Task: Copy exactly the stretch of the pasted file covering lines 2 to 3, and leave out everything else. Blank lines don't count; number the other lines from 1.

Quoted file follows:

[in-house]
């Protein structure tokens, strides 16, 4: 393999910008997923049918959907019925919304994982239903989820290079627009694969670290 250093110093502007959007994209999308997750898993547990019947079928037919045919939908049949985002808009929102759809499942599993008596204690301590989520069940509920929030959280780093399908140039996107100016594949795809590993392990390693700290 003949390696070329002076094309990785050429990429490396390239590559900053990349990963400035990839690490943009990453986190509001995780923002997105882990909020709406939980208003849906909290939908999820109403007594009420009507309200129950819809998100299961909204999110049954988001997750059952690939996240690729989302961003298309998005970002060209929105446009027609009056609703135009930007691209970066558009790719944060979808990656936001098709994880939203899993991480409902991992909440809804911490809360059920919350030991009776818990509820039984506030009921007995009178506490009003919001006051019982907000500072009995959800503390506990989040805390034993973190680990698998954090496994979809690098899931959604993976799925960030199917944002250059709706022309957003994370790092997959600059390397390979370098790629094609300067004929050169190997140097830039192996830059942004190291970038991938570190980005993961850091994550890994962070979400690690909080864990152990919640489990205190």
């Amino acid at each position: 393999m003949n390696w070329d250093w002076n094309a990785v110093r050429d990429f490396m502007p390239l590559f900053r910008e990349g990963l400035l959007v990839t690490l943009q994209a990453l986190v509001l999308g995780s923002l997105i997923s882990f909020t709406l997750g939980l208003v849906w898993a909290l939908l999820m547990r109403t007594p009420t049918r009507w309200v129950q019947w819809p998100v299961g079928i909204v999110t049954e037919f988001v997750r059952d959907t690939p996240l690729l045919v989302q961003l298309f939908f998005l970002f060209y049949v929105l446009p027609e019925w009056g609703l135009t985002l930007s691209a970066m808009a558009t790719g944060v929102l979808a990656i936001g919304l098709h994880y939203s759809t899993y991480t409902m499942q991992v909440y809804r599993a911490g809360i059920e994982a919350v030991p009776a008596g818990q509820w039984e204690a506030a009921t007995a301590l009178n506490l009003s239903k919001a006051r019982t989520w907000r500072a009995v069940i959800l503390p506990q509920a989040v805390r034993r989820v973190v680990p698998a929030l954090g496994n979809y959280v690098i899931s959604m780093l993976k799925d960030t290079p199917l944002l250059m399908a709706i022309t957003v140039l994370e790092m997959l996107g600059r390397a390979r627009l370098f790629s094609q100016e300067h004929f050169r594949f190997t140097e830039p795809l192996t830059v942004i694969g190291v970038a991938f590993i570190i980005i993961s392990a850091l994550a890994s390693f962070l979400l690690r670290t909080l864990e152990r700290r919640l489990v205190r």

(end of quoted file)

């Protein structure tokens, strides 16, 4: 393999910008997923049918959907019925919304994982239903989820290079627009694969670290 250093110093502007959007994209999308997750898993547990019947079928037919045919939908049949985002808009929102759809499942599993008596204690301590989520069940509920929030959280780093399908140039996107100016594949795809590993392990390693700290 003949390696070329002076094309990785050429990429490396390239590559900053990349990963400035990839690490943009990453986190509001995780923002997105882990909020709406939980208003849906909290939908999820109403007594009420009507309200129950819809998100299961909204999110049954988001997750059952690939996240690729989302961003298309998005970002060209929105446009027609009056609703135009930007691209970066558009790719944060979808990656936001098709994880939203899993991480409902991992909440809804911490809360059920919350030991009776818990509820039984506030009921007995009178506490009003919001006051019982907000500072009995959800503390506990989040805390034993973190680990698998954090496994979809690098899931959604993976799925960030199917944002250059709706022309957003994370790092997959600059390397390979370098790629094609300067004929050169190997140097830039192996830059942004190291970038991938570190980005993961850091994550890994962070979400690690909080864990152990919640489990205190």
């Amino acid at each position: 393999m003949n390696w070329d250093w002076n094309a990785v110093r050429d990429f490396m502007p390239l590559f900053r910008e990349g990963l400035l959007v990839t690490l943009q994209a990453l986190v509001l999308g995780s923002l997105i997923s882990f909020t709406l997750g939980l208003v849906w898993a909290l939908l999820m547990r109403t007594p009420t049918r009507w309200v129950q019947w819809p998100v299961g079928i909204v999110t049954e037919f988001v997750r059952d959907t690939p996240l690729l045919v989302q961003l298309f939908f998005l970002f060209y049949v929105l446009p027609e019925w009056g609703l135009t985002l930007s691209a970066m808009a558009t790719g944060v929102l979808a990656i936001g919304l098709h994880y939203s759809t899993y991480t409902m499942q991992v909440y809804r599993a911490g809360i059920e994982a919350v030991p009776a008596g818990q509820w039984e204690a506030a009921t007995a301590l009178n506490l009003s239903k919001a006051r019982t989520w907000r500072a009995v069940i959800l503390p506990q509920a989040v805390r034993r989820v973190v680990p698998a929030l954090g496994n979809y959280v690098i899931s959604m780093l993976k799925d960030t290079p199917l944002l250059m399908a709706i022309t957003v140039l994370e790092m997959l996107g600059r390397a390979r627009l370098f790629s094609q100016e300067h004929f050169r594949f190997t140097e830039p795809l192996t830059v942004i694969g190291v970038a991938f590993i570190i980005i993961s392990a850091l994550a890994s390693f962070l979400l690690r670290t909080l864990e152990r700290r919640l489990v205190r």